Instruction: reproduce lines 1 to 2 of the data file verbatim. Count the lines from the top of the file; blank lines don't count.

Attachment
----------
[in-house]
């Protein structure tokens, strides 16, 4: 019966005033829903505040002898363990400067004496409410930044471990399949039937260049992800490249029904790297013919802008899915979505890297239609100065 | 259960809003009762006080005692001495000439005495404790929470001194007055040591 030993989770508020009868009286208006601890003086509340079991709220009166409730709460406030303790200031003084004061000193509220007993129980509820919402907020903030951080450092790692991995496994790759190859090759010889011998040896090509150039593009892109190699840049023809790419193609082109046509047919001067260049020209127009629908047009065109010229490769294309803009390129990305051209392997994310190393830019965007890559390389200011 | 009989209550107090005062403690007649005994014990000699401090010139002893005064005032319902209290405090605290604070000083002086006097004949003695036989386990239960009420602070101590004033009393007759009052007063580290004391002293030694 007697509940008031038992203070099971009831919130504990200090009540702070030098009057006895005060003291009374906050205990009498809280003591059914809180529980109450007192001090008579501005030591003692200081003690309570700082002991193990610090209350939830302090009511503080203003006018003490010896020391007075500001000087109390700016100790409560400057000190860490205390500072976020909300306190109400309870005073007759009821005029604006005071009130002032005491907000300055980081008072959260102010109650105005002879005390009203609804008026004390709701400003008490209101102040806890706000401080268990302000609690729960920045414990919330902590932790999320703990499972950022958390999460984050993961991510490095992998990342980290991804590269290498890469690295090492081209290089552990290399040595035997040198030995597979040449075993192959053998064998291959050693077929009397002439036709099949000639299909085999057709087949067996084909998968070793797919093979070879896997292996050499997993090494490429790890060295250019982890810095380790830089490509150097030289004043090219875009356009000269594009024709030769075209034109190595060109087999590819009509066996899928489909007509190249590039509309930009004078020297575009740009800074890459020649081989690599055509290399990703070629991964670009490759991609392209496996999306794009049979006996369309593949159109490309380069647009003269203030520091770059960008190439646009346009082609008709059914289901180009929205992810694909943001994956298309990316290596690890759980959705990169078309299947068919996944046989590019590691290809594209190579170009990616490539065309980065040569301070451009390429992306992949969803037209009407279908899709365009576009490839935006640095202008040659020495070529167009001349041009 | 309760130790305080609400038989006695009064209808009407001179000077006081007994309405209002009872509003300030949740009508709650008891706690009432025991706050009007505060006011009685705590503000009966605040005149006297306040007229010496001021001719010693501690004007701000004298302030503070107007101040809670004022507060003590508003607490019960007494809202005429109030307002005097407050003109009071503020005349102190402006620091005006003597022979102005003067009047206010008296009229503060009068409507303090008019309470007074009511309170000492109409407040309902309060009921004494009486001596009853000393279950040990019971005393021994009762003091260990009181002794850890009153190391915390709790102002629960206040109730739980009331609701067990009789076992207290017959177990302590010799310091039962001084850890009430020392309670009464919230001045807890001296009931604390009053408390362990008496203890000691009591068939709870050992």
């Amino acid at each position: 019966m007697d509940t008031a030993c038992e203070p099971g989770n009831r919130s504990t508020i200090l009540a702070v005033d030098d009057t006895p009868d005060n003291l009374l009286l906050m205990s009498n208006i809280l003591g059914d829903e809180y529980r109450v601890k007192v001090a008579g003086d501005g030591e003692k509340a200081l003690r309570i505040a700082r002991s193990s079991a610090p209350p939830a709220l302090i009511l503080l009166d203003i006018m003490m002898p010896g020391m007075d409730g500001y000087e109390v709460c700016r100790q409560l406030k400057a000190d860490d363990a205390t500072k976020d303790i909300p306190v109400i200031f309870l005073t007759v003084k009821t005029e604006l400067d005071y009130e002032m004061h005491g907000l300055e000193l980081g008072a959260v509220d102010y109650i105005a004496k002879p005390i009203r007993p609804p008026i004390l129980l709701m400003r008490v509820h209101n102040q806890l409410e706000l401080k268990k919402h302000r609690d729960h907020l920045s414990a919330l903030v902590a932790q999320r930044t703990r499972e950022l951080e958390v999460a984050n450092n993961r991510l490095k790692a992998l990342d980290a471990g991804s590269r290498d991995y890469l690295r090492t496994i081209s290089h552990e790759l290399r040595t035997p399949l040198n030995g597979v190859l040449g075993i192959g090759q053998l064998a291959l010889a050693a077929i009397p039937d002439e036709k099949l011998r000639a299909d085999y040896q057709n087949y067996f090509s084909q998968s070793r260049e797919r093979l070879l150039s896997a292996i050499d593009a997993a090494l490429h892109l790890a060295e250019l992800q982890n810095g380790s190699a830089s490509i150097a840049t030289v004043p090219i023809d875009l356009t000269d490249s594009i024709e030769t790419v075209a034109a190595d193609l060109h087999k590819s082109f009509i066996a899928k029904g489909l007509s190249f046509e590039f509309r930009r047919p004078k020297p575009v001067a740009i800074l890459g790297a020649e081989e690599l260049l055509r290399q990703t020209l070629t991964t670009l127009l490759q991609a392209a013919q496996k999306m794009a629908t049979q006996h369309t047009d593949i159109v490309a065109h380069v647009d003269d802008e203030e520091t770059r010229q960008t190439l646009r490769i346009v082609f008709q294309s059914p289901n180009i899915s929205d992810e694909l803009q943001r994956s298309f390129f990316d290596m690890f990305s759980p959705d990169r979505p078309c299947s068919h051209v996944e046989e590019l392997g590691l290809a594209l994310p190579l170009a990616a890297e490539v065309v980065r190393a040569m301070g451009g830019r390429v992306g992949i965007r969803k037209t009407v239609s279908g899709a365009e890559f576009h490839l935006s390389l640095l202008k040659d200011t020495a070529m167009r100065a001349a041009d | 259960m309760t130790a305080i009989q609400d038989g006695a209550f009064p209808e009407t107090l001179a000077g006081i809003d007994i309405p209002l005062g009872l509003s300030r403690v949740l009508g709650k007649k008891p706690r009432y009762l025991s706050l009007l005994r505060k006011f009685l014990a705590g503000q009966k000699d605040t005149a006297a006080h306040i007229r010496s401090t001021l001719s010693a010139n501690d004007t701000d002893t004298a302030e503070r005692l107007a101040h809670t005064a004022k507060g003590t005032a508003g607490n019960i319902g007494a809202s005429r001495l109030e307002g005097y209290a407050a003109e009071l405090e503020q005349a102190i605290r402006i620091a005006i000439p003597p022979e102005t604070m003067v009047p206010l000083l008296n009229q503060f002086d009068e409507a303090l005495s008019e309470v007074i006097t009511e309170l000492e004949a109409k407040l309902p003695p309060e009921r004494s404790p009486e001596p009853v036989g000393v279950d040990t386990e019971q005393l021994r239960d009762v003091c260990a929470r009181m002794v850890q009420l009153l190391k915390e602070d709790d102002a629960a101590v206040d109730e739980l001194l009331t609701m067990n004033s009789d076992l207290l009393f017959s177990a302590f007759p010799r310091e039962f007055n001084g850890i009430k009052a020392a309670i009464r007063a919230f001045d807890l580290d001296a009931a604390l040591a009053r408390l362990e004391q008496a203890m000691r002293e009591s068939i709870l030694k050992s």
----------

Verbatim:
[in-house]
């Protein structure tokens, strides 16, 4: 019966005033829903505040002898363990400067004496409410930044471990399949039937260049992800490249029904790297013919802008899915979505890297239609100065 | 259960809003009762006080005692001495000439005495404790929470001194007055040591 030993989770508020009868009286208006601890003086509340079991709220009166409730709460406030303790200031003084004061000193509220007993129980509820919402907020903030951080450092790692991995496994790759190859090759010889011998040896090509150039593009892109190699840049023809790419193609082109046509047919001067260049020209127009629908047009065109010229490769294309803009390129990305051209392997994310190393830019965007890559390389200011 | 009989209550107090005062403690007649005994014990000699401090010139002893005064005032319902209290405090605290604070000083002086006097004949003695036989386990239960009420602070101590004033009393007759009052007063580290004391002293030694 007697509940008031038992203070099971009831919130504990200090009540702070030098009057006895005060003291009374906050205990009498809280003591059914809180529980109450007192001090008579501005030591003692200081003690309570700082002991193990610090209350939830302090009511503080203003006018003490010896020391007075500001000087109390700016100790409560400057000190860490205390500072976020909300306190109400309870005073007759009821005029604006005071009130002032005491907000300055980081008072959260102010109650105005002879005390009203609804008026004390709701400003008490209101102040806890706000401080268990302000609690729960920045414990919330902590932790999320703990499972950022958390999460984050993961991510490095992998990342980290991804590269290498890469690295090492081209290089552990290399040595035997040198030995597979040449075993192959053998064998291959050693077929009397002439036709099949000639299909085999057709087949067996084909998968070793797919093979070879896997292996050499997993090494490429790890060295250019982890810095380790830089490509150097030289004043090219875009356009000269594009024709030769075209034109190595060109087999590819009509066996899928489909007509190249590039509309930009004078020297575009740009800074890459020649081989690599055509290399990703070629991964670009490759991609392209496996999306794009049979006996369309593949159109490309380069647009003269203030520091770059960008190439646009346009082609008709059914289901180009929205992810694909943001994956298309990316290596690890759980959705990169078309299947068919996944046989590019590691290809594209190579170009990616490539065309980065040569301070451009390429992306992949969803037209009407279908899709365009576009490839935006640095202008040659020495070529167009001349041009 | 309760130790305080609400038989006695009064209808009407001179000077006081007994309405209002009872509003300030949740009508709650008891706690009432025991706050009007505060006011009685705590503000009966605040005149006297306040007229010496001021001719010693501690004007701000004298302030503070107007101040809670004022507060003590508003607490019960007494809202005429109030307002005097407050003109009071503020005349102190402006620091005006003597022979102005003067009047206010008296009229503060009068409507303090008019309470007074009511309170000492109409407040309902309060009921004494009486001596009853000393279950040990019971005393021994009762003091260990009181002794850890009153190391915390709790102002629960206040109730739980009331609701067990009789076992207290017959177990302590010799310091039962001084850890009430020392309670009464919230001045807890001296009931604390009053408390362990008496203890000691009591068939709870050992």